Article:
Freddie Kanoute: From Premier League mediocrity to Sevilla’s foreign star

Danny Ryan

Many avid viewers of the Premier League in the early 2000’s will remember Malian striker, Freddie Kanoute. The almost gangly looking forward broke onto the scene at West Ham in 2000 before making the move across London to Tottenham in 2003. By 2005, the former Lyon apprentice was deemed surplus to requirements, an experiment that did not reap the benefits it originally proposed.

With the Hammers, Kanoute had a promising partnership with a certain man called Paolo di Canio, but despite sporadic appearances of his class, the striker was often criticised for his languid movement and poor body language on the pitch. In a way, the Malian was the predecessor to Arsenal’s Mesut Ozil, blessed with talent but unable to match it with the so-called ‘passion’ often required to succeed in the Premier League.

It didn’t really help that in 2003, the Hammers were relegated and fans grew tired of Kanoute almost strutting around the field in a manner reminiscent of Dimitar Berbatov. He must have cared, but his body just could not mirror the feelings in his head.

A move to Tottenham followed where identically, Kanoute struggled to have the impact he craved. Again, there were glimpses of his class; none more prominent than his dipping half-volley against Everton from around 30 yards out, one of the finest strikes seen in modern times.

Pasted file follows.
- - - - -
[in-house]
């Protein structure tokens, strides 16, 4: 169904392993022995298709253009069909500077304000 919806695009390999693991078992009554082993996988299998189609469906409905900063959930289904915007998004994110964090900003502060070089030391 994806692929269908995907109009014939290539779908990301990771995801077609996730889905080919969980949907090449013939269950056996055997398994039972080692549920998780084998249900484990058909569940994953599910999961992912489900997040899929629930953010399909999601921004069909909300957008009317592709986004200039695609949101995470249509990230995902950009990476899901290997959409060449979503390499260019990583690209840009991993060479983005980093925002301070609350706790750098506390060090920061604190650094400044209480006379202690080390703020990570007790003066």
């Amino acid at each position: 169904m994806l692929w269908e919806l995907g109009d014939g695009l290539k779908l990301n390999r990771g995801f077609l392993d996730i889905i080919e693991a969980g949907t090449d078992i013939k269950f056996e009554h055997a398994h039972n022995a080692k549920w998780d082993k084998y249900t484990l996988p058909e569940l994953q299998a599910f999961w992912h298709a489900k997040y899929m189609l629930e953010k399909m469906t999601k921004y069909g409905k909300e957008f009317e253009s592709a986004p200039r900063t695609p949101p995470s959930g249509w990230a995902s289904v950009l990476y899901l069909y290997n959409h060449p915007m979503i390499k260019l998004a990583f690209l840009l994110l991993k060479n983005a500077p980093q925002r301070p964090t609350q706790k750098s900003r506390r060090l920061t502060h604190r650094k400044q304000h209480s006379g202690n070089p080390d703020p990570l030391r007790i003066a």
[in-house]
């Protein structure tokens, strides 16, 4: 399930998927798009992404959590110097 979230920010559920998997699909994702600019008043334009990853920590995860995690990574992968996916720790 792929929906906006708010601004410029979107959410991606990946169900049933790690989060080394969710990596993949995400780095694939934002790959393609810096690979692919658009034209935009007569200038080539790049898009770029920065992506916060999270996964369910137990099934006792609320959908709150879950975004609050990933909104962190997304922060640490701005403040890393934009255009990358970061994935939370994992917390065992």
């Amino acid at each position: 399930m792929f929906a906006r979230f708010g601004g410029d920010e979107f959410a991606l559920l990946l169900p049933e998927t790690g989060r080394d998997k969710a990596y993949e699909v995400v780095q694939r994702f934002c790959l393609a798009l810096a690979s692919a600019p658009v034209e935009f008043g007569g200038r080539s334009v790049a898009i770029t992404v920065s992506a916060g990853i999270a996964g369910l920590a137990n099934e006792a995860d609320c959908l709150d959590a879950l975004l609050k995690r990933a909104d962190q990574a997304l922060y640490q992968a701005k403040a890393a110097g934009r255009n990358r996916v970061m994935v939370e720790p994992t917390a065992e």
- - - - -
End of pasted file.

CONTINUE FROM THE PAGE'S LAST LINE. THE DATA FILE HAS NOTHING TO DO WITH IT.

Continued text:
SEE ALSO: Diego Maradona: God of Naples; fallen giant in Seville

But, the presence of Robbie Keane and Jermain Defoe pushed Kanoute to the peripheries. When included, he was forced to adapt his game to support either of the two, acting as almost a creative force rather than the goal scoring entity he wanted to be.

Thankfully, in 2005, when Sevilla came calling, his wish to become the focal point of attack was granted. Well, at first he struggled to establish his prowess in front of goal, registering just 14 goals in all competitions during the 2005/06 season.

The following campaign, Kanoute exploded onto the La Liga scene, scoring 21 goals in the league and finishing third – tied with Barcelona’s Ronaldinho – in the pichichi rankings. For the next two campaigns, the Malian was a potent force in Seville, recording 25 goals in all competitions in 2007/08 before hitting another 23 the following season. Alongside the likes of Dani Alves, Jesus Navas and Luis Fabiano, the once average striker became a beacon of success.

SEE ALSO: Biri Biri and the story of the Gambian-inspired ultras banned by Sevilla

Kanoute was also pretty prolific in a European sense, scoring 16 goals in three seasons with the club while lifting two consecutive UEFA Cup’s in his first two seasons – he even scored late on in the 2006 final against Middlesbrough. After his final three years with the club, the casual-looking striker had recorded 89 goals, still the most by any foreign player for Sevilla.

He had found a home in sunny Spain, an environment which allowed his unique style to thrive rather than be jumped on and criticised like it was in England. Many strikers have found this theory to be true, just look at Diego Forlan, labelled a flop during his time with Manchester United but for Villarreal and Atletico Madrid, the Uruguayan was a goal scoring machine.

Radamel Falcao, Roberto Soldado and even Lucas Perez for Arsenal this season, have all discovered the sunny shores of Spain to be far more fruitful than the brutal overcast environment of the Premier League. It really is hard to name strikers that have succeeded in both leagues; Ruud van Nistelrooy and Sergio Aguero being the only two that spring to mind.

Kanoute was a misused product in England but in Seville, he found his place to thrive and etched himself into the club’s folklore.

Start the discussion

to comment